NOV. r. The Famous Park Sisters
Of New York city. The company are artists, appeared in Akron
two years ago with great success, and is a universal favorite in the
Lyceum field. The Park Sisters will be assisted by MR. EDMUND
NOV. 25. DeWitt Miller.
One of the most popular lecturers on the American platform.
NOV. 29. The Oxford Musicaftlub
Of New England. This company consists of live vocal and instru
mental artists. This i ill be the first western tour of the company,
after siv successful season in tlw New England tate.
DEC. r. Thalian Dramatic Club
Of Chicago. This company will give an evening of comedy and
miscellaneous readings. ,
DEC. 27. Fred Emerson Brooks
The California poet humorist.
JAN. 9. The Boston Ladies' Symphony Orchestra.
This season will be the fourth annual tour of this great organiza
tion, having appeared repeatedly in the largest cities of the country
The orchestra consists of 22 of the leading lady instrumentalists in
JAN. 23. Father Nugent
Of Des Moines, Iowa, the Catholic orator.
FEB. 19. The Ariel Quartet
Assisted by a magician. This quartet is without question the most
popular ono on the platform.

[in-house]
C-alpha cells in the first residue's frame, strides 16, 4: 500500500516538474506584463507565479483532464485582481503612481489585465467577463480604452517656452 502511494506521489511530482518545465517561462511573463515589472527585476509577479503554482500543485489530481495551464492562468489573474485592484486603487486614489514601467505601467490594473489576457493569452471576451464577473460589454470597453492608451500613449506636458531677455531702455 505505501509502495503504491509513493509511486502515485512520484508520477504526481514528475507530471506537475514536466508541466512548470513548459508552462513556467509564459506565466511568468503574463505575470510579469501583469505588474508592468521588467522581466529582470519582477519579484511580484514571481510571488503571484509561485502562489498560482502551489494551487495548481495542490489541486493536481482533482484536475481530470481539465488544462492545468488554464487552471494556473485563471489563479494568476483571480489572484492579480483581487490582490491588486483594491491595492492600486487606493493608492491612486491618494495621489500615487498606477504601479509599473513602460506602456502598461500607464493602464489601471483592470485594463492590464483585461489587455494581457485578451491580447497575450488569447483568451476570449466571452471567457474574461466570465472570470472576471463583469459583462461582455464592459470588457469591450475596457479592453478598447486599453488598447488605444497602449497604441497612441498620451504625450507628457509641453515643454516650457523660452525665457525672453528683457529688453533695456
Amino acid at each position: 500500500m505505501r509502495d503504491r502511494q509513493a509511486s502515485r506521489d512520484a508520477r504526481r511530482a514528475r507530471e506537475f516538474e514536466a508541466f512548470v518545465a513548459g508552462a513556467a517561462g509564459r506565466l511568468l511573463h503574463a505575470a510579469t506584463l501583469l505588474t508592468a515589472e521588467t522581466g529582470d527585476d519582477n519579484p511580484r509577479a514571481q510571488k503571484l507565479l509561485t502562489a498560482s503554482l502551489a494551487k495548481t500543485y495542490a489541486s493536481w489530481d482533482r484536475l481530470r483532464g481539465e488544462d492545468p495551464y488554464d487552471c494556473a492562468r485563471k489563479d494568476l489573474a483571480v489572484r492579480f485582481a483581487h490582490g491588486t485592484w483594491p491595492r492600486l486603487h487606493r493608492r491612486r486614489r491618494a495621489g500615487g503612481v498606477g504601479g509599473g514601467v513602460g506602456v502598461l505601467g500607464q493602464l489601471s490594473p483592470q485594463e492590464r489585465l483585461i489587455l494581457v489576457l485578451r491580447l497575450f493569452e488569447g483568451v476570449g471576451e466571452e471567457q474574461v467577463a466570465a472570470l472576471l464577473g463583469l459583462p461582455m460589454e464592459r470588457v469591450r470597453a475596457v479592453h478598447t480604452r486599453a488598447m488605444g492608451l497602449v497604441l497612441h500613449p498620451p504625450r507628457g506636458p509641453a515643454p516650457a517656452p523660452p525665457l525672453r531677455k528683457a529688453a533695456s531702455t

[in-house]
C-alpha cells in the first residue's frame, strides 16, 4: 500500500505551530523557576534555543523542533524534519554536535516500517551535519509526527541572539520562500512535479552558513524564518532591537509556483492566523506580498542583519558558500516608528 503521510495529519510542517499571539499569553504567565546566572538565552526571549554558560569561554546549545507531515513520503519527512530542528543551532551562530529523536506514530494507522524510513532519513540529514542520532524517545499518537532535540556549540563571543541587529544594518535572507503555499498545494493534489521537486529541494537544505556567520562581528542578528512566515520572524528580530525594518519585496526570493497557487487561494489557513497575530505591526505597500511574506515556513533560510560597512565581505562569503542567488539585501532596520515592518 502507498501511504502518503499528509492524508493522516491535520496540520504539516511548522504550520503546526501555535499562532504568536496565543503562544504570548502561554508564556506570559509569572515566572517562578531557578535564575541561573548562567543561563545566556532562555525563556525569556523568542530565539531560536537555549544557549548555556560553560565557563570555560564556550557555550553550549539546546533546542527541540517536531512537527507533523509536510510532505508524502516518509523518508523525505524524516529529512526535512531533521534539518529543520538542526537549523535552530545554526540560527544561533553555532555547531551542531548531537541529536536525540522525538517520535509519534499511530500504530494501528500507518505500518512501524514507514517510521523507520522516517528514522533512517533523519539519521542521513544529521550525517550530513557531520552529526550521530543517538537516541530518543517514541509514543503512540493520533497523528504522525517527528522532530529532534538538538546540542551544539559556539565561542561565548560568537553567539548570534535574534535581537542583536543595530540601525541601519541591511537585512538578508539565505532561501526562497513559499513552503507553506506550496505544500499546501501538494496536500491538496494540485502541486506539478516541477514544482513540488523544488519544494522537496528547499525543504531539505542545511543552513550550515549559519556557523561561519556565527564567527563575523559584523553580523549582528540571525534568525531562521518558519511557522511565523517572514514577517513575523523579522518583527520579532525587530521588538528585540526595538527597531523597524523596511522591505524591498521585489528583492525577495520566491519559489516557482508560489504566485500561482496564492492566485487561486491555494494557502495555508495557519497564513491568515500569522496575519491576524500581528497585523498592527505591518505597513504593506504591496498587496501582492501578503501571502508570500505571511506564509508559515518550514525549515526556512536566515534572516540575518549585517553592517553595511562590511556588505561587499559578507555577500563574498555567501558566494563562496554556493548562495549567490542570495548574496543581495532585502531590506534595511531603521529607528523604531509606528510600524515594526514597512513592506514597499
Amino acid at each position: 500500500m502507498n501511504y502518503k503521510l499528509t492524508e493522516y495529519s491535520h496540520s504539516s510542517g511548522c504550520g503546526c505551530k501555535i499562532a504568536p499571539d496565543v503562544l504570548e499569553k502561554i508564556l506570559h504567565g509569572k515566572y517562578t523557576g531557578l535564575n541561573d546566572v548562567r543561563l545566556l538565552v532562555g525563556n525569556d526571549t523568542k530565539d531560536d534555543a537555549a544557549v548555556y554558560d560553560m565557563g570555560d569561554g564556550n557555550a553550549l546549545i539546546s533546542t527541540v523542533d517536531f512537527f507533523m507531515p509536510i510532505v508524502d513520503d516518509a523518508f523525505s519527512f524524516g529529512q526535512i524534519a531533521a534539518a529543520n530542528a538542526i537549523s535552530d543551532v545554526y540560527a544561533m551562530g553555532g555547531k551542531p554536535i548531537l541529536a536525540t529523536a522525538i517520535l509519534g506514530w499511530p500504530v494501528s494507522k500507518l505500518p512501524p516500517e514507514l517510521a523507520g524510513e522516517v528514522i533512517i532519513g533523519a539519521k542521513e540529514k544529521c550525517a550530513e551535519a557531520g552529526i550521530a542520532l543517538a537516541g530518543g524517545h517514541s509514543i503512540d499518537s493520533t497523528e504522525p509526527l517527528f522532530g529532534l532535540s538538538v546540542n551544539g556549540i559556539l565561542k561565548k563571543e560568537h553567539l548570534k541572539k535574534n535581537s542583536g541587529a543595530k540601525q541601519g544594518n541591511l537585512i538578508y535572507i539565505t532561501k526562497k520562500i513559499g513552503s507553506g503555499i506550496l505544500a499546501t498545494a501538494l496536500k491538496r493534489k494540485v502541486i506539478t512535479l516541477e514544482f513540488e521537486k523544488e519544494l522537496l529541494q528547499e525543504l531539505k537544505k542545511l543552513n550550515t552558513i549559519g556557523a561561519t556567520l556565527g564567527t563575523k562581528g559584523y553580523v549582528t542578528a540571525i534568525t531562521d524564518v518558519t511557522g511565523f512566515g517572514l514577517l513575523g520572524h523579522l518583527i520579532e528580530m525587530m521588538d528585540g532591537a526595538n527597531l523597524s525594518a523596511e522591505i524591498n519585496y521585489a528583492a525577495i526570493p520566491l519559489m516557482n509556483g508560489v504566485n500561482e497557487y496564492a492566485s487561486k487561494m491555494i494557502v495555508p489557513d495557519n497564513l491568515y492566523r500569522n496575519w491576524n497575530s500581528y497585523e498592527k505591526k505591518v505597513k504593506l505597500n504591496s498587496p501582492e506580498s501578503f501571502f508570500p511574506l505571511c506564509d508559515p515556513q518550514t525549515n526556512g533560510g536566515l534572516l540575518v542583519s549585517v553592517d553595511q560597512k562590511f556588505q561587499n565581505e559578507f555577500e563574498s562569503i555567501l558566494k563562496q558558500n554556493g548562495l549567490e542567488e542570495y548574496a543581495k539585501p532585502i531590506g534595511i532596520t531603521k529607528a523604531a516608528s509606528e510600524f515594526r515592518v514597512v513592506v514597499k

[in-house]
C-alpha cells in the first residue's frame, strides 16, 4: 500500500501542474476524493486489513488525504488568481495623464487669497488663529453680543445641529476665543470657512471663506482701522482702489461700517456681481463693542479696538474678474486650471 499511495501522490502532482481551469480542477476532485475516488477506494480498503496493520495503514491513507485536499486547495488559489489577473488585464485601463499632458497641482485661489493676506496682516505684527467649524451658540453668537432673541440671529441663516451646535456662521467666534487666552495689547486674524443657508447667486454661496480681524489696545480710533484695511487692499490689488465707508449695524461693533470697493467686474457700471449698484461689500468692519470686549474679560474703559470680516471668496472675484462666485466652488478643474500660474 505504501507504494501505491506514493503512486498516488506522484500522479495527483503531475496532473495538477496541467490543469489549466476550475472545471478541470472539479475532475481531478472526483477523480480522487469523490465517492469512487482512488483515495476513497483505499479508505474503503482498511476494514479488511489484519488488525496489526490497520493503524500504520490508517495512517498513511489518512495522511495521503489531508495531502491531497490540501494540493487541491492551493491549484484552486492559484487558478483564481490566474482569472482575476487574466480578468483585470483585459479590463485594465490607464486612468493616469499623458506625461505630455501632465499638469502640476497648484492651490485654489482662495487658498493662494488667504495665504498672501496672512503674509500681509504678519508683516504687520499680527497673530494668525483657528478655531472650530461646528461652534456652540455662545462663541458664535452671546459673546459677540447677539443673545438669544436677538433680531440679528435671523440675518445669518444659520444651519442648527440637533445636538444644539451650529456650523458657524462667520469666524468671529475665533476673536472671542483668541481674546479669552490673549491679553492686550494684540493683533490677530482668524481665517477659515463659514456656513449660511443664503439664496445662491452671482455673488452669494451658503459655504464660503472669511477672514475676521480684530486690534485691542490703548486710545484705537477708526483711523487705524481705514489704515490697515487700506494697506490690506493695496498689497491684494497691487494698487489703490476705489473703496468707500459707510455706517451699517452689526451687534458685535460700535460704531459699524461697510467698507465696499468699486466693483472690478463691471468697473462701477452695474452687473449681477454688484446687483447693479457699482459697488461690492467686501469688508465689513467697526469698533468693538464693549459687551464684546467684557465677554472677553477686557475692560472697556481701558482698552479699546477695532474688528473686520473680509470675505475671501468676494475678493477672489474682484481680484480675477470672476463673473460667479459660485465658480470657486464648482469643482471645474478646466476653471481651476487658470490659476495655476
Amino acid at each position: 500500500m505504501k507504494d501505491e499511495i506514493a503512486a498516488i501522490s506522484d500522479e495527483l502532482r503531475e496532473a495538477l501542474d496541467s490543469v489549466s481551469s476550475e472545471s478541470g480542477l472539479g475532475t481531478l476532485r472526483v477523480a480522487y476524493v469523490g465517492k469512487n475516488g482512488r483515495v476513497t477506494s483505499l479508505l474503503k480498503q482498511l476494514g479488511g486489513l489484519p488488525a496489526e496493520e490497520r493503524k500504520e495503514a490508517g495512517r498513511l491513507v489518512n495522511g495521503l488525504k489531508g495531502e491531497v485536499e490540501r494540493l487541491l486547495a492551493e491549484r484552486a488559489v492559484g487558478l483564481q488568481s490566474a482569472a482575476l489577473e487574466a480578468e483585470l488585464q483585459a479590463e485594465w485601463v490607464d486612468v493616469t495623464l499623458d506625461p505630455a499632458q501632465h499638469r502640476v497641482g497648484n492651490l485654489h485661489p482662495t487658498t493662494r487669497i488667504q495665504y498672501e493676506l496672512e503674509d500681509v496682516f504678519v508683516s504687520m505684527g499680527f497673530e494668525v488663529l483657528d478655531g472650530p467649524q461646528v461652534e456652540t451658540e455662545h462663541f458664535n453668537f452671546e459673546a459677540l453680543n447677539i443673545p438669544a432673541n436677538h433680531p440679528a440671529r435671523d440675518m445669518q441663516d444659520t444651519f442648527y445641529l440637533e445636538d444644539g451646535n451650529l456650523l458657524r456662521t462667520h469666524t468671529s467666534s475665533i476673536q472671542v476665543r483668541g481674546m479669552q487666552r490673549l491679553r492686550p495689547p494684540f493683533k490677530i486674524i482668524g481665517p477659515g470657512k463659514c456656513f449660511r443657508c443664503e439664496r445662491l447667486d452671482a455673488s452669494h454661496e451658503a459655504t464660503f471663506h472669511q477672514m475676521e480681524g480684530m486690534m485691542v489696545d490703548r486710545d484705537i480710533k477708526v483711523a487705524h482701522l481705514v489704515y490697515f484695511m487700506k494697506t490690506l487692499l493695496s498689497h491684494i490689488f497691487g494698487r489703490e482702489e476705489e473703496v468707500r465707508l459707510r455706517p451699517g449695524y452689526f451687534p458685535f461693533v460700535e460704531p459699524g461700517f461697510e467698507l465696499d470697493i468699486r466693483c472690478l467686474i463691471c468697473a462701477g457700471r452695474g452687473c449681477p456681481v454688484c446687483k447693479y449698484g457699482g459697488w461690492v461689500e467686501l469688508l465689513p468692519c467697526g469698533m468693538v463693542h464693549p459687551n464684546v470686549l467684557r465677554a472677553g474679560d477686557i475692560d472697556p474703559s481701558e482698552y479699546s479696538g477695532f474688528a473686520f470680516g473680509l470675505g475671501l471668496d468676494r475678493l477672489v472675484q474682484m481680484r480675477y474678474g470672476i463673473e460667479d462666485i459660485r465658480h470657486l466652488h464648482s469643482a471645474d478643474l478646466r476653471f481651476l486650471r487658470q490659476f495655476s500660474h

MARCH 28. The Oberlin College Glee Club.
This course will be the largest ever given in Akron, and one of the
largest in the country.
COURSE TICKETS WILL SOON BE ON SALE. WATCH PAPERS.
Notice to the Citizens of Akron:
In order to introduce into all homes in the city of
Akron in the shortest possible time the use of Natural
Gas, The East Ohio Gas company will give
A Discount, From the Present Fixed Rates, of
5c For Each 1,000 Cubic Feet.
Of gas used for domestic purposes during the year com
mencing July 1st, 1899, and ending July 1st, 1900.
As the company is making all house connections at
actual cost of materials and labor, it believes that this
saving in the price of gas will go largely towards the
expense of piping the houses and will give the company
the advantage of having every citizen (even the poorest)
as a consumer, thus affording to all the best and cheap